11. Eisenberg, N. (1986). Altruistic emotion, cognition, and behavior. Hillsdale, NJ: Erlbaum.Google Scholar
  12. Eisenberg, N., Cialdini, R. B., McCreath, H., & Shell, R. (1989). Consistency based compliance in children: When and why do consistency procedures have immediate effects? International Journal of Behavioural Development, 12, 361–367.Google Scholar
  13. Eisenberg, N., Fabes, R. A., Miller, P. A., Shell, R., Shea, C., & May-Plumlee, T. (1990). Preschoolers' vicarious emotional responding and their situational and dispositional prosocial behavior. Merrill-Palmer Quarterly, 36, 507–529.Google Scholar
  14. Fabes, R. A., & Martin, C. L. (1991). Gender and age stereotypes of emotionality. Personality and Social Psychology Bulletin, 17, 532–540.Google Scholar
  15. Fabes, R. A., Eisenberg, N., McCormick, S. E., & Wilson, M. S. (1988). Preschoolers' attributions of the situational determinants of others' naturally occurring emotions. Developmental Psychology, 24, 376–385.Google Scholar
  16. Glasberg, R., & Aboud, F. (1982). Keeping one's distance from sadness: Children's self-reports of emotional experience. Developmental Psychology, 18, 287–293.Google Scholar
  17. Gnepp, J. (1983). Children's social sensitivity: Inferring emotions from conflicting cues. Developmental Psychology, 19, 805–814.Google Scholar
  18. Harris, P. L., Olthof, T., & Terwogt, M. M. (1981). Children's knowledge of emotion. Journal of Child Psychiatry and Psychology, 22, 247–261.Google Scholar
  19. Haugh, S. S., Hoffman, C. D., & Cowan, G. (1980). The eye of the very young beholder: Sex typing infants by young children. Child Development, 51, 598–600.Google Scholar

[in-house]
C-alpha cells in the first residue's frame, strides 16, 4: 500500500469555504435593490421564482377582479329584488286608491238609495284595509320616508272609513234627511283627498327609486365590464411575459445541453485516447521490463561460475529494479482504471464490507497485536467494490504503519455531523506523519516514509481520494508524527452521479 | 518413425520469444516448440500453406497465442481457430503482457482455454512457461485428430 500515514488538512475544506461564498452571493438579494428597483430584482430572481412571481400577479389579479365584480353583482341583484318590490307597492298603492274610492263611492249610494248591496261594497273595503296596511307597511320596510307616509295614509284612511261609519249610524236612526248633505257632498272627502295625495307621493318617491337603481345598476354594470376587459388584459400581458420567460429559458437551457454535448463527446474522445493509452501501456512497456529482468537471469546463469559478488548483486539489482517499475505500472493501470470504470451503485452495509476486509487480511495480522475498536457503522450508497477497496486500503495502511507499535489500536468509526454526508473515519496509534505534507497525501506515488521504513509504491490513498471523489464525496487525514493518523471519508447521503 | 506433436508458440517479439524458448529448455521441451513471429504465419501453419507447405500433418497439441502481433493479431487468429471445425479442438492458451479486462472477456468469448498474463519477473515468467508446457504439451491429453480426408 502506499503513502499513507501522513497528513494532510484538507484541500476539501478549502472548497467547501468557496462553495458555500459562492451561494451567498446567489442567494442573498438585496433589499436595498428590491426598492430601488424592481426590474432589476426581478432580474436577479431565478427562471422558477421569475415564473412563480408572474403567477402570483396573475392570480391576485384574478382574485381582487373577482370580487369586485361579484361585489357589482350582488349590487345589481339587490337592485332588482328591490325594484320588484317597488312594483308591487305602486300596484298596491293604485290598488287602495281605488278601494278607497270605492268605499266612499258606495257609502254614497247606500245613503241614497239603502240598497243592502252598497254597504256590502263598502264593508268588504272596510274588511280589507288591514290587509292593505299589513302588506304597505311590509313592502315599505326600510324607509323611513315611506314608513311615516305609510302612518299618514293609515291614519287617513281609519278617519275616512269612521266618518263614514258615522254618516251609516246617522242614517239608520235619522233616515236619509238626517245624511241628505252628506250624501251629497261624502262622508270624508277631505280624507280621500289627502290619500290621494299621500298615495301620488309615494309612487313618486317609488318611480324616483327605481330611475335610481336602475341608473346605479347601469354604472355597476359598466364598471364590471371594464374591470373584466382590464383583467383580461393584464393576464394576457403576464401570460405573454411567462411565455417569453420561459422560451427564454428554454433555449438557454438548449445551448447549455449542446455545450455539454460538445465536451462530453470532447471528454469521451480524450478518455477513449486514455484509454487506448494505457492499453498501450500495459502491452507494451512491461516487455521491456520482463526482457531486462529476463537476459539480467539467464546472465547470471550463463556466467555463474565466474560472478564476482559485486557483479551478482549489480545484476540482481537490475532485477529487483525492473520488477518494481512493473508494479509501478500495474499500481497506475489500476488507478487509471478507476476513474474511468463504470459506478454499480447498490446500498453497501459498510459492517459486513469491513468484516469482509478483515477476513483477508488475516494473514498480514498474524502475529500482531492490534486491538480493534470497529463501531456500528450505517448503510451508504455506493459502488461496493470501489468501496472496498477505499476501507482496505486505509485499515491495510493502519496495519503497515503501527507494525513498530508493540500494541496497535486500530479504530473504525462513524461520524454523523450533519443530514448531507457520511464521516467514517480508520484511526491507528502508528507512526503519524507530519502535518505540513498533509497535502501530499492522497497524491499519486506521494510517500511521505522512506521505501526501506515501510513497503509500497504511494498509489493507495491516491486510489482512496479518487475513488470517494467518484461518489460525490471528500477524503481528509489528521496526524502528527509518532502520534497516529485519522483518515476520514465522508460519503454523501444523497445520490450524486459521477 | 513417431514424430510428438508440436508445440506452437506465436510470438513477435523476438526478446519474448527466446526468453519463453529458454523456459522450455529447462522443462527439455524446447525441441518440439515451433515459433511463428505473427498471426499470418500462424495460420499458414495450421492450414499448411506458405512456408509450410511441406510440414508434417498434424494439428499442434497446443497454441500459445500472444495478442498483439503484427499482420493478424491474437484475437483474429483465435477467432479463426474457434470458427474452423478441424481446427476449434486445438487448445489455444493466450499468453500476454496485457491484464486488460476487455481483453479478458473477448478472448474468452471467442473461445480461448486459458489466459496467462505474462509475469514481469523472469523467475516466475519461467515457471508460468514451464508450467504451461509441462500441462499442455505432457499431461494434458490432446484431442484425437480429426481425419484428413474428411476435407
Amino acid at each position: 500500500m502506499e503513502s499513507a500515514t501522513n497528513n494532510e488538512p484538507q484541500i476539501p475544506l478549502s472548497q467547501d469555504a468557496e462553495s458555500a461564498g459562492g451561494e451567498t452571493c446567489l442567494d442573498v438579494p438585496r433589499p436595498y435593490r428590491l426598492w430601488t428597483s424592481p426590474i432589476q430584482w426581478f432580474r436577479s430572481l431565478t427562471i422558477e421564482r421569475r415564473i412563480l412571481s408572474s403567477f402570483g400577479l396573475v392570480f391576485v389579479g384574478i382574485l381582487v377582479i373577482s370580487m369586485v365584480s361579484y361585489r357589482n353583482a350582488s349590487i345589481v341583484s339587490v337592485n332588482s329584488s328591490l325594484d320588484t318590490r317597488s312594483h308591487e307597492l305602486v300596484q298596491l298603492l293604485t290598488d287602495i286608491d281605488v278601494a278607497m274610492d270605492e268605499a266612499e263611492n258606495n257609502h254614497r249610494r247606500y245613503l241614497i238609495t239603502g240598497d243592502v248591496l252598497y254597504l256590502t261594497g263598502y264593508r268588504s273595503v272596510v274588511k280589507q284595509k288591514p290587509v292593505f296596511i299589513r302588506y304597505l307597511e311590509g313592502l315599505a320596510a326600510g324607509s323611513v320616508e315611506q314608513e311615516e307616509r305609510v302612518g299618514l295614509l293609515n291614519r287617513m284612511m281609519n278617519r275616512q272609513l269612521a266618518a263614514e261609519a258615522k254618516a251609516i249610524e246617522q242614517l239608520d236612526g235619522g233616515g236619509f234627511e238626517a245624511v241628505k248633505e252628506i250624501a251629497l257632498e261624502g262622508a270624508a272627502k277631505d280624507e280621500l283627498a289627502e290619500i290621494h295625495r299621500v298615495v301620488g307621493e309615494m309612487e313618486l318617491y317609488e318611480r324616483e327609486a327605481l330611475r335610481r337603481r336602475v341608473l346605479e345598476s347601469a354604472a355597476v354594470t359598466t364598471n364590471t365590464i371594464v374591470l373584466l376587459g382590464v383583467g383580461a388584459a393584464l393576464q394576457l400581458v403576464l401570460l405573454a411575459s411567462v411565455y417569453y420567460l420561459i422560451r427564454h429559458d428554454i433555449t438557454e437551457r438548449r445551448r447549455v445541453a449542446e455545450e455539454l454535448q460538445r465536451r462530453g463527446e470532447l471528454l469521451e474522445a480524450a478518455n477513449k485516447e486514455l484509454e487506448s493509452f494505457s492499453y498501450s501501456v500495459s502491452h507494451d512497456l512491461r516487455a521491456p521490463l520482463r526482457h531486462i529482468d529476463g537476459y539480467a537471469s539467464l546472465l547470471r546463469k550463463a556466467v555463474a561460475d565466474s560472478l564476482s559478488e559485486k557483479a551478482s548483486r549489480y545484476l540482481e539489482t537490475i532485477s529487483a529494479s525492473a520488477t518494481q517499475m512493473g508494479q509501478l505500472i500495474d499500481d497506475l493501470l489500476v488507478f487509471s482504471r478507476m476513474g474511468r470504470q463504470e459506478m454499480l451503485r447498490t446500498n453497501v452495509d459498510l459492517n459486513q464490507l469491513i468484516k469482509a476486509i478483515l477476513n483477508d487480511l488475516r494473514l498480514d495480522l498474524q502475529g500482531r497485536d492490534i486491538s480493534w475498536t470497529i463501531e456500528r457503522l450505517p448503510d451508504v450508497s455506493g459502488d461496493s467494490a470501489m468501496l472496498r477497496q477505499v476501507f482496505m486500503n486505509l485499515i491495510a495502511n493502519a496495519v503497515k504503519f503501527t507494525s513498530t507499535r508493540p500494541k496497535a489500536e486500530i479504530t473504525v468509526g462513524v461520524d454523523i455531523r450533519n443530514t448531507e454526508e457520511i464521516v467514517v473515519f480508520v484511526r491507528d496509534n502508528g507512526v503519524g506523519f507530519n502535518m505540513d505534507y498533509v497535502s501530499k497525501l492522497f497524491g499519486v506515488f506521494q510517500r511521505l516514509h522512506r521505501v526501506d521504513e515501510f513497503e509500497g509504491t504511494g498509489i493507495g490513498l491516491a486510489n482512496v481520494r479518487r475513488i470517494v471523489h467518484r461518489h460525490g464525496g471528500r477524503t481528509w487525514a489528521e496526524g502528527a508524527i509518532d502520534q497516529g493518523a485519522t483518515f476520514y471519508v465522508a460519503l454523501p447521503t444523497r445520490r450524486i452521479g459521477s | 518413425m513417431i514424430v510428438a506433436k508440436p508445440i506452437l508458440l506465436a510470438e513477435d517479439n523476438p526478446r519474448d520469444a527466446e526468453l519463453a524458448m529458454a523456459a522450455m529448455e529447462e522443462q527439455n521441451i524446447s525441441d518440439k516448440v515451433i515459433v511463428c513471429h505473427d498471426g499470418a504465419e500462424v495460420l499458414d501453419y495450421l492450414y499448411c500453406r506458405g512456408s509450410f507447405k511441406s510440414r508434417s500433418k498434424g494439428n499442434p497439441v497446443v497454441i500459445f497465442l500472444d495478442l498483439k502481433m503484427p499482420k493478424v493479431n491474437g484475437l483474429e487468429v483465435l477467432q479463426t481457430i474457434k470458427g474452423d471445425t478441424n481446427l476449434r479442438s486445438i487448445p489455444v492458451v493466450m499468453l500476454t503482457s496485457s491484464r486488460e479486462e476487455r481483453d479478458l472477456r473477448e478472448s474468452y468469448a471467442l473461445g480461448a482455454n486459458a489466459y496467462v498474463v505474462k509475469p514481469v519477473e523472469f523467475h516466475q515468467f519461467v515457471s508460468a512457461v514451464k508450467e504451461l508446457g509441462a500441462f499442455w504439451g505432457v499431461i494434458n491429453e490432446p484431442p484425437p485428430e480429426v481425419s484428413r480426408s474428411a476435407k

20. Hoffner, C., & Badzinski, D. M. (1989). Children's integration of facial and situational cues to emotion. Child Development, 60, 411–422.Google Scholar
  21. Lamb, M. E., Easterbrooks, M. A., & Holden, G. W. (1980). Reinforcement and punishment among preschoolers: Characteristics, effects, and correlates. Child Development, 51, 1230–1236.Google Scholar
  22. Maccoby, E. E., & Jacklin, C. N. (1975). The psychology of sex differences. Stanford, CA: Stanford University Press.Google Scholar
  23. Martin, C. L. (1992). The role of cognition in understanding gender effects. Advances in Child Development and Behavior, 23, 113–149.Google Scholar
  24. Strayer, J. (1980). A naturalistic study of empathic behaviors and their relation to affective states and perspective-taking skills in preschool children. Child Development, 51, 815–822.Google Scholar
  25. Zucker, K. J., Wilson, D. N., & Stern, A. (April, 1985). Children's appraisals of sex-typed behavior in their peers. Paper presented at the meeting of the Society for Research in Child Development, Toronto, Canada.Google Scholar

Copyright information

© Plenum Publishing Corporation 1992

Authors and Affiliations

  • Mariss Karbon
    • 1
  • Richard A. Fabes
    • 1
  • Gustavo Carlo
    • 1
  • Carol Lynn Martin
    • 1
  1. 1.Department of Family Resources and Human DevelopmentArizona State UniversityTempe

Personalised recommendations